Tariq Touré and Khāled Siddīq talk identity, Islam and the Black experience at Poetry with a Purpose
  • Khāled Siddīq sings his heart out during his performance at Poetry with a Purpose. Photo by Karli Goldenberg / North by Northwestern
  • Poet Tariq Touré performs his slam poetry at Poetry with a Purpose. Photo by Karli Goldenberg / North by Northwestern
  • Photo by Karli Goldenberg / North by Northwestern
  • Photo by Karli Goldenberg / North by Northwestern

If the slam poetry moves you, snap your fingers. If something really really moves you, say, “Mmmm.” If it really really moves you, throw your pen toward the stage.

These are the instructions that Tariq Touré, a poet whose debut poetry collection is ranked in the top 500 in African American Poetry and Literature on Amazon and won Best Poetry Book of Baltimore in 2016, told the audience prior to his performance.

Touré and Khāled Siddīq, a Youtuber, singer-songwriter and writer, performed to members of the Northwestern community and others in Harris Hall on Feb. 20 for Poetry with a Purpose. The performance, hosted by the Muslim-cultural Students Association and For Member Members Only, was the first speaker event during the annual Discover Islam Week: Flipping the Script.

Following a recitation and translation of parts of the Qur’an, Touré explained the role of poetry and its ability to give depth to experience.

“It’s really important that we share poetry, that we share art in general, together because raw facts sometimes don’t tell the emotional time of people,” Touré said. “If I were just to say that 30 people died. 30 people died. What were their lives like? What were their stories?”

Touré reflected on the tension in Baltimore in his poem “April 27,” which he wrote after looking at a mural containing Freddie Gray, a 25-year-old man who died in police custody in 2015.

“I was told that you were somebody among the other somebodies that the system failed purposefully: another notch under a cruel society’s waist belt, a testimony to why we deserve these very conditions," Touré said. "I was told that your name was a climax in an American horror film entitled 'The Black body,' that your skin was made disposable.”

But Touré did not merely speak of tragedy and loss; he also spoke of revolution and hope.

“I looked Freddie in the eye today and saw one man who birthed 1,000 freedom fighters,"  Touré said. "I saw a man whose eclipse set fire to an army so convicted about being unshackled that they would rather taste tear gas than live another hour under oppression.”

Though Touré initially focused his poetry on Baltimore, he quickly established the parallels between Baltimore and Chicago.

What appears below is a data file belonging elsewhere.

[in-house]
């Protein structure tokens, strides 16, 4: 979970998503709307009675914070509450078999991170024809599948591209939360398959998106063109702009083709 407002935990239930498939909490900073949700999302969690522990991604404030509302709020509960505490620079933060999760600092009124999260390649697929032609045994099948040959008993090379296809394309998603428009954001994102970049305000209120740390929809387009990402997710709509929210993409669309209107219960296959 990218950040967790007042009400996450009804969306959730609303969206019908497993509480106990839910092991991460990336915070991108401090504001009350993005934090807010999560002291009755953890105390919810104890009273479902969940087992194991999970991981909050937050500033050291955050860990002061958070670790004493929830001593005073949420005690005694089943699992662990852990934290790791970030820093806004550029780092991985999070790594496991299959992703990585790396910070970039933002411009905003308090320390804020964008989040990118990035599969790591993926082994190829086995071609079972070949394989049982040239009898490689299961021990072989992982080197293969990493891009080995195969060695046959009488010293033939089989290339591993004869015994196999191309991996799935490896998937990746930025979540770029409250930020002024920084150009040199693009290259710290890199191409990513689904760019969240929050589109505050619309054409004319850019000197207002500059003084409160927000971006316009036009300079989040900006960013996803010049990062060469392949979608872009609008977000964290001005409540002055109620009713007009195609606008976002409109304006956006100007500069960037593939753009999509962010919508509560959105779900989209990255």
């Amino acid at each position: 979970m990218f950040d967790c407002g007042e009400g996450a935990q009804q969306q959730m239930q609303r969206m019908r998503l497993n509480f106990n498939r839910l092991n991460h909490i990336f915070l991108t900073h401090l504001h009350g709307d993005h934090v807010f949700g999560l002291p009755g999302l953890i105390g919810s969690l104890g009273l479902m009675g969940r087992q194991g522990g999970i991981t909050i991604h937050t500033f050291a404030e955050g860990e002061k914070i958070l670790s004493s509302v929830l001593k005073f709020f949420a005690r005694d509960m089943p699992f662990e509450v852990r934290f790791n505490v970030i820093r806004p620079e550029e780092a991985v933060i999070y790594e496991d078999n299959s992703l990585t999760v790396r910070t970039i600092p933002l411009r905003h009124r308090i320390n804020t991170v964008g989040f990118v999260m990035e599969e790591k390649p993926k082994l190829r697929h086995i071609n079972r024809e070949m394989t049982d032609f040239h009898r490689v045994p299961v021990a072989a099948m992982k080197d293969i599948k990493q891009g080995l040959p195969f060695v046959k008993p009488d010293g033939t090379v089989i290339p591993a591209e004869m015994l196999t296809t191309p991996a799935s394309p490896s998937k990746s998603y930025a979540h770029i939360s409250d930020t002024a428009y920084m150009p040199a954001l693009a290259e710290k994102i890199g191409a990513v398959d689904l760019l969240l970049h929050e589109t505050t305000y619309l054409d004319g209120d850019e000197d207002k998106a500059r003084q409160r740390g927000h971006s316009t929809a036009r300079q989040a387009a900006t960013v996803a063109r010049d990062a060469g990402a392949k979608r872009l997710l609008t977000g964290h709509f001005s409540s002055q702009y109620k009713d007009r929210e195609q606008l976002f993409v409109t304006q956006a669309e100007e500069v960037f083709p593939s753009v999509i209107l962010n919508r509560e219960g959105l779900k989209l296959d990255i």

“Chicago, like Baltimore, was one of the first pioneers of redlining. Baltimore instituted the first fresh off the press redlining laws, to corral Black folks into one big, huge district. Chicago, I believe, pioneered vertical segregation. I’m not sure how many of the buildings are up today, but they stack folks on top of each other like lab rats, and then say, ‘Survive.’”

After a poem about redlining that was inspired by Lawrence Brown’s “Two Baltimores: The White L vs. the Black Butterfly,” Touré also took time to criticize what he deemed liberals' “obsession with the trauma narrative.”

“Tell me how hard you had it growing up. Since we’re talking about Islam, a lot of people from where I’m from that had Muslim fathers and Muslim mothers had an alright upbringing, they had an OK upbringing,” Touré said.

Touré also highlighted the importance of recognizing how nuanced the Muslim identity can be as he described a recent interaction, in which someone asked him whether he was born or converted to Islam.

Touré equated how he is always asked whether or not he converted to Islam as a Muslim microagression, saying, “Imagine being around new people and having to answer that all of the time. Like, ‘Yeah, I’m Muslim, man. My folks are Muslim, Alhamdulillah. Yeah, I didn’t convert, man.’ By the seventeenth time, you have a chip on your shoulder like, what are you asking me that for?”

Siddīq also discussed the authenticity of identity as he introduced his song “My Grandfather was a Muslim,” saying that he hopes that his comfort in his identity can help others that struggle with finding strength in their own identity.

“I’m a Muslim, and I’m authentic, you know," Siddīq said. "I’m the real deal in hopes that I inspire people that are going through a crisis."

McSa president Sarah Khan also emphasized the importance of sharing the “nuanced identity” of the intersection of being Black and Muslim that “most of mainstream America does not know.”

“We want the Northwestern community to be exposed to other different narratives, more than that… the oppression of Black people and Black bodies in America, having everyone focus on that and how McSA gives speakers and poets like these a platform, to share even more knowledge and to share the emotions and humanization of these bodies, instead of just the numbers of what’s going on in America,” Khan said.


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